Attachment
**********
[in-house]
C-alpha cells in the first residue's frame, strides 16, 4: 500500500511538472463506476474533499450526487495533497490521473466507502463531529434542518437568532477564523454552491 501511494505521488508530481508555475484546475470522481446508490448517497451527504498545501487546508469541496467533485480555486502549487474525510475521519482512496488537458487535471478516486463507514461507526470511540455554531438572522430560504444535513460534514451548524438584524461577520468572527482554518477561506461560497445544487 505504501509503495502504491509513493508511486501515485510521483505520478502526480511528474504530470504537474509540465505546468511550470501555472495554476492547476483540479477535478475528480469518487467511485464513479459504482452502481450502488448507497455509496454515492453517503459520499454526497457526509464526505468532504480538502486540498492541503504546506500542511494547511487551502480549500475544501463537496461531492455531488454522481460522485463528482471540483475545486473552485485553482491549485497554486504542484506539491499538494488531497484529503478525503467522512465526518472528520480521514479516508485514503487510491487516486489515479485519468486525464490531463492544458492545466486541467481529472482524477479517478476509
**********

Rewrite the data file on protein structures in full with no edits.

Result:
[in-house]
C-alpha cells in the first residue's frame, strides 16, 4: 500500500511538472463506476474533499450526487495533497490521473466507502463531529434542518437568532477564523454552491 501511494505521488508530481508555475484546475470522481446508490448517497451527504498545501487546508469541496467533485480555486502549487474525510475521519482512496488537458487535471478516486463507514461507526470511540455554531438572522430560504444535513460534514451548524438584524461577520468572527482554518477561506461560497445544487 505504501509503495502504491509513493508511486501515485510521483505520478502526480511528474504530470504537474509540465505546468511550470501555472495554476492547476483540479477535478475528480469518487467511485464513479459504482452502481450502488448507497455509496454515492453517503459520499454526497457526509464526505468532504480538502486540498492541503504546506500542511494547511487551502480549500475544501463537496461531492455531488454522481460522485463528482471540483475545486473552485485553482491549485497554486504542484506539491499538494488531497484529503478525503467522512465526518472528520480521514479516508485514503487510491487516486489515479485519468486525464490531463492544458492545466486541467481529472482524477479517478476509